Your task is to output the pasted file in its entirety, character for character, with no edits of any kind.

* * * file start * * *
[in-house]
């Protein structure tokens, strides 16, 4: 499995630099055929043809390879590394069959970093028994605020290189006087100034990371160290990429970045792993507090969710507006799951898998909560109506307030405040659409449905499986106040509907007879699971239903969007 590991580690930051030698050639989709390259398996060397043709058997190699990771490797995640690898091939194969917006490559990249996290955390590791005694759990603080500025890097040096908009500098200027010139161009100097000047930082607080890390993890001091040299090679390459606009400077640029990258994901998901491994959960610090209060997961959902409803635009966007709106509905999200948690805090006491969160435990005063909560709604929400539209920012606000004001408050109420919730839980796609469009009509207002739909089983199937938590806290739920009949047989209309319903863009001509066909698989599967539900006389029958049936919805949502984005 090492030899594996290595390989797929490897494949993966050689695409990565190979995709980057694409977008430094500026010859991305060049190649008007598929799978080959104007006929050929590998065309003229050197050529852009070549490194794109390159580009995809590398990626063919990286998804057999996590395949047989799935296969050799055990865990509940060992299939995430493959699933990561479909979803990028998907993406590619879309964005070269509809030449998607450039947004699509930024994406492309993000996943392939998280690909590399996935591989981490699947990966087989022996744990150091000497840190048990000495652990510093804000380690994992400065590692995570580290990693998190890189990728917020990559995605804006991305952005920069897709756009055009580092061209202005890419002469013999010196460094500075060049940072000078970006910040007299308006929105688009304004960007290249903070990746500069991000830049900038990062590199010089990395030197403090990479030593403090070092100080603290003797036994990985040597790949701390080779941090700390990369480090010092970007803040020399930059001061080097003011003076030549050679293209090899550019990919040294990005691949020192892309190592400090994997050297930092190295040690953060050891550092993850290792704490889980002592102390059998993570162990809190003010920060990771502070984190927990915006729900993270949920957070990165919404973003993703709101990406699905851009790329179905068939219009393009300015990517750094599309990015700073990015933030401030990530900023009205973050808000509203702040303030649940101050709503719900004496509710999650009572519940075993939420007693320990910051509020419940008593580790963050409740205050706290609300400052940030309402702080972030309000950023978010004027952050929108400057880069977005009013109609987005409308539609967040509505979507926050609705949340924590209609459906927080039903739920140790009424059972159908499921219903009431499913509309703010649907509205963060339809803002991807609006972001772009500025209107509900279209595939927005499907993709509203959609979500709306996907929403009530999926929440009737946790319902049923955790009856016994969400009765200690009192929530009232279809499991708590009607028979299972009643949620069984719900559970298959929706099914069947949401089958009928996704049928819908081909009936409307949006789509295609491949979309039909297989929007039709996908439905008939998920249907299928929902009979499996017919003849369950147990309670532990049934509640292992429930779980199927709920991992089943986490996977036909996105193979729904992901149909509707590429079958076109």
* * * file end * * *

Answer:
[in-house]
């Protein structure tokens, strides 16, 4: 499995630099055929043809390879590394069959970093028994605020290189006087100034990371160290990429970045792993507090969710507006799951898998909560109506307030405040659409449905499986106040509907007879699971239903969007 590991580690930051030698050639989709390259398996060397043709058997190699990771490797995640690898091939194969917006490559990249996290955390590791005694759990603080500025890097040096908009500098200027010139161009100097000047930082607080890390993890001091040299090679390459606009400077640029990258994901998901491994959960610090209060997961959902409803635009966007709106509905999200948690805090006491969160435990005063909560709604929400539209920012606000004001408050109420919730839980796609469009009509207002739909089983199937938590806290739920009949047989209309319903863009001509066909698989599967539900006389029958049936919805949502984005 090492030899594996290595390989797929490897494949993966050689695409990565190979995709980057694409977008430094500026010859991305060049190649008007598929799978080959104007006929050929590998065309003229050197050529852009070549490194794109390159580009995809590398990626063919990286998804057999996590395949047989799935296969050799055990865990509940060992299939995430493959699933990561479909979803990028998907993406590619879309964005070269509809030449998607450039947004699509930024994406492309993000996943392939998280690909590399996935591989981490699947990966087989022996744990150091000497840190048990000495652990510093804000380690994992400065590692995570580290990693998190890189990728917020990559995605804006991305952005920069897709756009055009580092061209202005890419002469013999010196460094500075060049940072000078970006910040007299308006929105688009304004960007290249903070990746500069991000830049900038990062590199010089990395030197403090990479030593403090070092100080603290003797036994990985040597790949701390080779941090700390990369480090010092970007803040020399930059001061080097003011003076030549050679293209090899550019990919040294990005691949020192892309190592400090994997050297930092190295040690953060050891550092993850290792704490889980002592102390059998993570162990809190003010920060990771502070984190927990915006729900993270949920957070990165919404973003993703709101990406699905851009790329179905068939219009393009300015990517750094599309990015700073990015933030401030990530900023009205973050808000509203702040303030649940101050709503719900004496509710999650009572519940075993939420007693320990910051509020419940008593580790963050409740205050706290609300400052940030309402702080972030309000950023978010004027952050929108400057880069977005009013109609987005409308539609967040509505979507926050609705949340924590209609459906927080039903739920140790009424059972159908499921219903009431499913509309703010649907509205963060339809803002991807609006972001772009500025209107509900279209595939927005499907993709509203959609979500709306996907929403009530999926929440009737946790319902049923955790009856016994969400009765200690009192929530009232279809499991708590009607028979299972009643949620069984719900559970298959929706099914069947949401089958009928996704049928819908081909009936409307949006789509295609491949979309039909297989929007039709996908439905008939998920249907299928929902009979499996017919003849369950147990309670532990049934509640292992429930779980199927709920991992089943986490996977036909996105193979729904992901149909509707590429079958076109």